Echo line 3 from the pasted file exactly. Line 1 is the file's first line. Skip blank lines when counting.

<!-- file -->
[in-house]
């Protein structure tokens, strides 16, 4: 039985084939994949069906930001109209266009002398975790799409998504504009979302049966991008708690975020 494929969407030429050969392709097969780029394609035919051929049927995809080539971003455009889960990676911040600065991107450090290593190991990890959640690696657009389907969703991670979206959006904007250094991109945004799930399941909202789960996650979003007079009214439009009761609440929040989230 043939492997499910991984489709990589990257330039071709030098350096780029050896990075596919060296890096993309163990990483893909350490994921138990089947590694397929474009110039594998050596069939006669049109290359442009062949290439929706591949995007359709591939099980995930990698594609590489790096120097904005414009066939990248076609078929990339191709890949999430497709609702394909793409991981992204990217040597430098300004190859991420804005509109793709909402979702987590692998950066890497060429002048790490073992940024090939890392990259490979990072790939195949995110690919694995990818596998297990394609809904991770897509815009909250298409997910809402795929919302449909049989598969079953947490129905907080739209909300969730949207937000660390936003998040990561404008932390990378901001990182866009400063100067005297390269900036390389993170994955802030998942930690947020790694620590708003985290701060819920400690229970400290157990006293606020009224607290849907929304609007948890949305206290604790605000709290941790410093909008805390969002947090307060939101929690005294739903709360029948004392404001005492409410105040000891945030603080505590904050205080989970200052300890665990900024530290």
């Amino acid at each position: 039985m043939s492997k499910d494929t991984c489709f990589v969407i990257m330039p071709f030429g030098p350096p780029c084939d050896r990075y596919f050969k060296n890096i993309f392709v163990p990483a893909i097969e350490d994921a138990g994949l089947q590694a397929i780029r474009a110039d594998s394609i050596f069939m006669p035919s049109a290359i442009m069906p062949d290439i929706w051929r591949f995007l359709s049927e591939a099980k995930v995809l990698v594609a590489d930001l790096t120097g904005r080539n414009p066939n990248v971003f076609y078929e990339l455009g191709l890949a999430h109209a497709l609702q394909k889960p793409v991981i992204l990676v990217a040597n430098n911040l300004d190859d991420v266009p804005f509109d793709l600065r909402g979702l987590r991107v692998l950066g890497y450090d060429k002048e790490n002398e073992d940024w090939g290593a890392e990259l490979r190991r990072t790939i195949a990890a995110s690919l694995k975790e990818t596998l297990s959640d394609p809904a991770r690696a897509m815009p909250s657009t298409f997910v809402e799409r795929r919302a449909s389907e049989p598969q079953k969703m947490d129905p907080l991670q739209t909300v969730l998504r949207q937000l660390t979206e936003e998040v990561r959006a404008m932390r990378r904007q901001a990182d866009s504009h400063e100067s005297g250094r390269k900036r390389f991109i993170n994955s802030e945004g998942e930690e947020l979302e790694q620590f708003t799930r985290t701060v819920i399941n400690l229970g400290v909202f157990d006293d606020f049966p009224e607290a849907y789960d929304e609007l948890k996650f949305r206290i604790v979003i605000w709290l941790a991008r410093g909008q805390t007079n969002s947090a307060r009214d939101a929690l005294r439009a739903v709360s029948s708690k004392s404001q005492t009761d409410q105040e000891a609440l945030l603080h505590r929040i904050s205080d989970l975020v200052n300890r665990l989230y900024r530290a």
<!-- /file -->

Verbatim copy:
């Amino acid at each position: 039985m043939s492997k499910d494929t991984c489709f990589v969407i990257m330039p071709f030429g030098p350096p780029c084939d050896r990075y596919f050969k060296n890096i993309f392709v163990p990483a893909i097969e350490d994921a138990g994949l089947q590694a397929i780029r474009a110039d594998s394609i050596f069939m006669p035919s049109a290359i442009m069906p062949d290439i929706w051929r591949f995007l359709s049927e591939a099980k995930v995809l990698v594609a590489d930001l790096t120097g904005r080539n414009p066939n990248v971003f076609y078929e990339l455009g191709l890949a999430h109209a497709l609702q394909k889960p793409v991981i992204l990676v990217a040597n430098n911040l300004d190859d991420v266009p804005f509109d793709l600065r909402g979702l987590r991107v692998l950066g890497y450090d060429k002048e790490n002398e073992d940024w090939g290593a890392e990259l490979r190991r990072t790939i195949a990890a995110s690919l694995k975790e990818t596998l297990s959640d394609p809904a991770r690696a897509m815009p909250s657009t298409f997910v809402e799409r795929r919302a449909s389907e049989p598969q079953k969703m947490d129905p907080l991670q739209t909300v969730l998504r949207q937000l660390t979206e936003e998040v990561r959006a404008m932390r990378r904007q901001a990182d866009s504009h400063e100067s005297g250094r390269k900036r390389f991109i993170n994955s802030e945004g998942e930690e947020l979302e790694q620590f708003t799930r985290t701060v819920i399941n400690l229970g400290v909202f157990d006293d606020f049966p009224e607290a849907y789960d929304e609007l948890k996650f949305r206290i604790v979003i605000w709290l941790a991008r410093g909008q805390t007079n969002s947090a307060r009214d939101a929690l005294r439009a739903v709360s029948s708690k004392s404001q005492t009761d409410q105040e000891a609440l945030l603080h505590r929040i904050s205080d989970l975020v200052n300890r665990l989230y900024r530290a």